On January 18, 1915, Japan, lead by Prime Minister Ōkuma Shigenobu, presented a secret ultimatum to China consisting of 21 demands which were designed to give Japan regional ascendancy over China. The demands were grouped into five major categories and required, among other demands, that China immediately stop leasing its territory to foreign nations and to ascent to Japanese control over Shandong (one of many Chinese coastal provinces located on the Eastern shore), Manchuria (located on the Northeastern side of the People’s Republic of China, bordering Russia), and Mongolia.
The twenty-one demands were annulled in 1922 at the Washington conference by China’s allies. Japan reluctantly agreed to recognize China as a sovereign state. To some extent, the implications of this seven year old treaty humiliated China and weakened its global position and support among her allies.
Here is a breakdown of some of the specifics outlined in the final draft of the infamous treaty.
Group I: Shantung Control Treaty
Required the People’s Republic of China to give up the possession of the province of Shantung and to engage in full assent to all crucial matters that Japan and Germany agreed on. This article gave Germany total control of Shantung.
This section was meant to restrain China from leasing its land to foreign powers (notably the U.S. and U.K.) especially in or along the Eastern coastline.
Japan wanted China to agree to her demands to build a railway line connecting Lungkow or Chefoo with the Kiaochou Tsinanfu railway.
This article required the Chinese government to open certain cities and towns in the expansive Eastern shore for commercial and residential usage of foreigners. By giving in to this demand, China had to open all places decided upon in a separate treaty.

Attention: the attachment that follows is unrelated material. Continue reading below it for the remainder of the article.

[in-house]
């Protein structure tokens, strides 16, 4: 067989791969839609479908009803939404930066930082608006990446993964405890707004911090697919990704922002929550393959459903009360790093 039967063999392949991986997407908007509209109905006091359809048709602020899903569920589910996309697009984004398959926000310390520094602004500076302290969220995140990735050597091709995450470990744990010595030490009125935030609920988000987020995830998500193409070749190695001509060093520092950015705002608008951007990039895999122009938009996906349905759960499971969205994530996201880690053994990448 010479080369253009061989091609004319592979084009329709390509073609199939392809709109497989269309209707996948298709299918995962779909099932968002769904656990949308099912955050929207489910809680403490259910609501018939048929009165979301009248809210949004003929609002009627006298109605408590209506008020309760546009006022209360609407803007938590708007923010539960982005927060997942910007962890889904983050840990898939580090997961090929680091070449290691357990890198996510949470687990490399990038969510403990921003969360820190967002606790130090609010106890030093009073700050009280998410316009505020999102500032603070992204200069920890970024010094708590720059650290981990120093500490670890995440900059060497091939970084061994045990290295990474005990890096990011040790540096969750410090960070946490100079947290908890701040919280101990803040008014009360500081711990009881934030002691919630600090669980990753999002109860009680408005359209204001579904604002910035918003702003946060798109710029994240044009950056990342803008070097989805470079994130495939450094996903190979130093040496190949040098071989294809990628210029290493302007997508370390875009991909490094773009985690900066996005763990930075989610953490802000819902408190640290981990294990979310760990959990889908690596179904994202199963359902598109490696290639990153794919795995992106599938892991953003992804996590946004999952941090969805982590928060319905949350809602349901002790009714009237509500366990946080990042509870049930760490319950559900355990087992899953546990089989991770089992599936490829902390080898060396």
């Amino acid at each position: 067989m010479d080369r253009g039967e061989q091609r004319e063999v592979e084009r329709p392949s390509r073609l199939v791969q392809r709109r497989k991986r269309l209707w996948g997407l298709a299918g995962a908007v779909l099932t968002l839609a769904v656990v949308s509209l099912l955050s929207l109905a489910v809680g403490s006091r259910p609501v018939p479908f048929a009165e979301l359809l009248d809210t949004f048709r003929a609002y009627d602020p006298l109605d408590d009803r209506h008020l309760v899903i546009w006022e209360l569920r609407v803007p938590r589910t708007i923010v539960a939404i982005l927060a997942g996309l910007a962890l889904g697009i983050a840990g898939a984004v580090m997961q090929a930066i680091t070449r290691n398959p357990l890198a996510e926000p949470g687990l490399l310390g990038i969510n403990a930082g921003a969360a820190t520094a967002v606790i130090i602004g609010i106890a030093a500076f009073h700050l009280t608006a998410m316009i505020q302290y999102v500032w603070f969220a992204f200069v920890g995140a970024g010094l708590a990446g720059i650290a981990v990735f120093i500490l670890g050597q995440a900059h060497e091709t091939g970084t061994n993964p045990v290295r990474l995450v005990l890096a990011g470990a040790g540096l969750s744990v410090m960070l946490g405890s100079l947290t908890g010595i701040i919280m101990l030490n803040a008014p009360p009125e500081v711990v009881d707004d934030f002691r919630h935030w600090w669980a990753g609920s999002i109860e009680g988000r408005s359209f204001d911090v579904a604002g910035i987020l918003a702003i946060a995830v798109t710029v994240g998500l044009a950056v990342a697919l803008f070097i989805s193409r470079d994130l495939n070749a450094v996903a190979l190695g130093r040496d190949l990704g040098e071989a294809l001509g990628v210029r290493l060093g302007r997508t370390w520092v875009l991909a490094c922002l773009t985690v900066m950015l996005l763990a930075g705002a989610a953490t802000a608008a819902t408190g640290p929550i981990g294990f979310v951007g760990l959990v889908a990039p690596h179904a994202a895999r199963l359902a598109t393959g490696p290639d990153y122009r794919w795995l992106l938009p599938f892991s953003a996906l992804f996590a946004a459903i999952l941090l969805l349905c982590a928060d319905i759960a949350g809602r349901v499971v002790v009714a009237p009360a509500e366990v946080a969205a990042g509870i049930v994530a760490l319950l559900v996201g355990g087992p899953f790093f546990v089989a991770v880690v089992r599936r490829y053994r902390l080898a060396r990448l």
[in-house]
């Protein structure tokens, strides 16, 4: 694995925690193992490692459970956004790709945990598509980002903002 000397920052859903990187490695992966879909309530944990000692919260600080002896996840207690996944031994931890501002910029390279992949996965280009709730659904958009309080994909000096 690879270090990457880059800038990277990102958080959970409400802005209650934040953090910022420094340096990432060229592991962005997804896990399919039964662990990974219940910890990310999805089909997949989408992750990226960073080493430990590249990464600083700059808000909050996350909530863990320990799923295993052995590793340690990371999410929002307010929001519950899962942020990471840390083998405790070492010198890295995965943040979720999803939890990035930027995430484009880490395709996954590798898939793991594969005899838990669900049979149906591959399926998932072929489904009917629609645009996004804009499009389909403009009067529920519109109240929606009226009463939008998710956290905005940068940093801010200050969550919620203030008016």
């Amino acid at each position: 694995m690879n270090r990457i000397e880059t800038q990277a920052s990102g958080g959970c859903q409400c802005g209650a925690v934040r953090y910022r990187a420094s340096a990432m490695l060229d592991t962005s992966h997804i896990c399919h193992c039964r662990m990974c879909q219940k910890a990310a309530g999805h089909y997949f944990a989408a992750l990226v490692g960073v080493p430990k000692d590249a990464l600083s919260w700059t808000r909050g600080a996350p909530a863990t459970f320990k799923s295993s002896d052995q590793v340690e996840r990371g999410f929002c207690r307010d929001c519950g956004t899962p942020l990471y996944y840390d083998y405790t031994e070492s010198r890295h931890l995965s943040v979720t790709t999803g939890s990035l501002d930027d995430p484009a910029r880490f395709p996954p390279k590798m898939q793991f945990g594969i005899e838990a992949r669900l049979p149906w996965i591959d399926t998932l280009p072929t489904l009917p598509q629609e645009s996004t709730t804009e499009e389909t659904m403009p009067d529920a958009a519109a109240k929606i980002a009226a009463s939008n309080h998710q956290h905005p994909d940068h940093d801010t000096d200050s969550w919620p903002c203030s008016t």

Group II: Eastern Mongolia and South Manchuria Treaty
This portion of the twenty-one demands required China to agree to extend the lease term of South Manchuria Railway, Antung Mukden Railway, and Port Arthur by ninety-nine years.
The Japanese subjects would own and/or lease land for commercial and industrial purposes and to erect buildings.
Permitted Japan countrymen to enter and reside in Eastern Mongolia and South Manchuria and to carry on any commercial or industrial business at will.
This section of the agreement required China to commit to allowing Japan to invade its mines in Manchuria and Mongolia.
By subscribing to the twenty-one demands treaty, China was bound to seek Japans consent whenever any major railway construction exercises and loans to the regions of Manchuria and Mongolia were to be affected.
The Chinese government was reduced to a minor party as far as the control of Mongolia and Manchuria was concerned as it had to consult Japan whenever any major military, political or financial project pertaining these two regions were being rolled out.
The Chinese government was bound to extend the lease agreement of the Kirin-Chungchun railway line for an extra 99 years.
Group III: Han Yeh Ping Company Treaty
The Japanese government wanted to enjoy an equal share and equal control over Han Yeh Company. It required the Chinese to involve them on every crucial transaction concerning this firm.
The Chinese government was required to not allow any mines in the neighborhood of those owned by Han Yeh Ping, either directly or indirectly, without seeking the company’s consent.
This sole-chaptered group required the Chinese not to cede to any foreign power any island or harbor along her Coast.
Group V: Political, Financial and Military Treaty
China to include influential Japanese in important political, military, and financial decisions.
China to allow Japan to construct her hospitals, schools, and temples inside China’s mainland.
Japanese citizens to be employed in the Chinese police force.
China to outsource some of its armory from Japan.
China to allow Japan to construct a railway line from Wuchang to Kiukiang Nachang and from Nachang to Chaochou.
Japan to be consulted whenever any foreign works planned for Fuken and Formosa (Chinese province) were underway.
Japanese preachers to preach in China without restrictions.
This is just a sneak peek to the larger document which is available in local museums and galleries.